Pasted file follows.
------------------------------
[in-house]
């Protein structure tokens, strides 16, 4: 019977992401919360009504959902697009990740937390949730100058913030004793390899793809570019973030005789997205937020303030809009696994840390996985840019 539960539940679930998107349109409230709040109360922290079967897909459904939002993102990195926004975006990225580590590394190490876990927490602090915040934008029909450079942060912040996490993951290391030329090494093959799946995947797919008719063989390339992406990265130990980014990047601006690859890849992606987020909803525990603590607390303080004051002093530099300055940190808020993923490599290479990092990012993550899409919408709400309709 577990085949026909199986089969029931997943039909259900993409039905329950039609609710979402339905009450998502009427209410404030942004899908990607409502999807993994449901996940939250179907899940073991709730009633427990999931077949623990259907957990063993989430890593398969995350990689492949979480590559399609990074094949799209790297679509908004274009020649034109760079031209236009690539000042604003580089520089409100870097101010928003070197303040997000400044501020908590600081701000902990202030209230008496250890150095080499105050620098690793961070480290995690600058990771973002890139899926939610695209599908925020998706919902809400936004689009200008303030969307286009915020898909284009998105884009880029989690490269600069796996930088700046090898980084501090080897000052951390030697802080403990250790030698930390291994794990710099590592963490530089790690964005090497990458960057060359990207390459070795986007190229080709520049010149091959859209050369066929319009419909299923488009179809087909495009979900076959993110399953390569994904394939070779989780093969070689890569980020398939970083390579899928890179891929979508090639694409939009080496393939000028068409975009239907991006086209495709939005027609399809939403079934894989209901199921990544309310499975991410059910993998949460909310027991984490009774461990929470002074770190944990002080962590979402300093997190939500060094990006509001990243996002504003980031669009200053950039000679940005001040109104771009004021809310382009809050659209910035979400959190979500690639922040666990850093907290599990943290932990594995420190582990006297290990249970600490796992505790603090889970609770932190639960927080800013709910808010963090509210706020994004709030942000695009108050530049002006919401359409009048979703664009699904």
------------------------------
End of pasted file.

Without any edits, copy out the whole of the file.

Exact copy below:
[in-house]
């Protein structure tokens, strides 16, 4: 019977992401919360009504959902697009990740937390949730100058913030004793390899793809570019973030005789997205937020303030809009696994840390996985840019 539960539940679930998107349109409230709040109360922290079967897909459904939002993102990195926004975006990225580590590394190490876990927490602090915040934008029909450079942060912040996490993951290391030329090494093959799946995947797919008719063989390339992406990265130990980014990047601006690859890849992606987020909803525990603590607390303080004051002093530099300055940190808020993923490599290479990092990012993550899409919408709400309709 577990085949026909199986089969029931997943039909259900993409039905329950039609609710979402339905009450998502009427209410404030942004899908990607409502999807993994449901996940939250179907899940073991709730009633427990999931077949623990259907957990063993989430890593398969995350990689492949979480590559399609990074094949799209790297679509908004274009020649034109760079031209236009690539000042604003580089520089409100870097101010928003070197303040997000400044501020908590600081701000902990202030209230008496250890150095080499105050620098690793961070480290995690600058990771973002890139899926939610695209599908925020998706919902809400936004689009200008303030969307286009915020898909284009998105884009880029989690490269600069796996930088700046090898980084501090080897000052951390030697802080403990250790030698930390291994794990710099590592963490530089790690964005090497990458960057060359990207390459070795986007190229080709520049010149091959859209050369066929319009419909299923488009179809087909495009979900076959993110399953390569994904394939070779989780093969070689890569980020398939970083390579899928890179891929979508090639694409939009080496393939000028068409975009239907991006086209495709939005027609399809939403079934894989209901199921990544309310499975991410059910993998949460909310027991984490009774461990929470002074770190944990002080962590979402300093997190939500060094990006509001990243996002504003980031669009200053950039000679940005001040109104771009004021809310382009809050659209910035979400959190979500690639922040666990850093907290599990943290932990594995420190582990006297290990249970600490796992505790603090889970609770932190639960927080800013709910808010963090509210706020994004709030942000695009108050530049002006919401359409009048979703664009699904």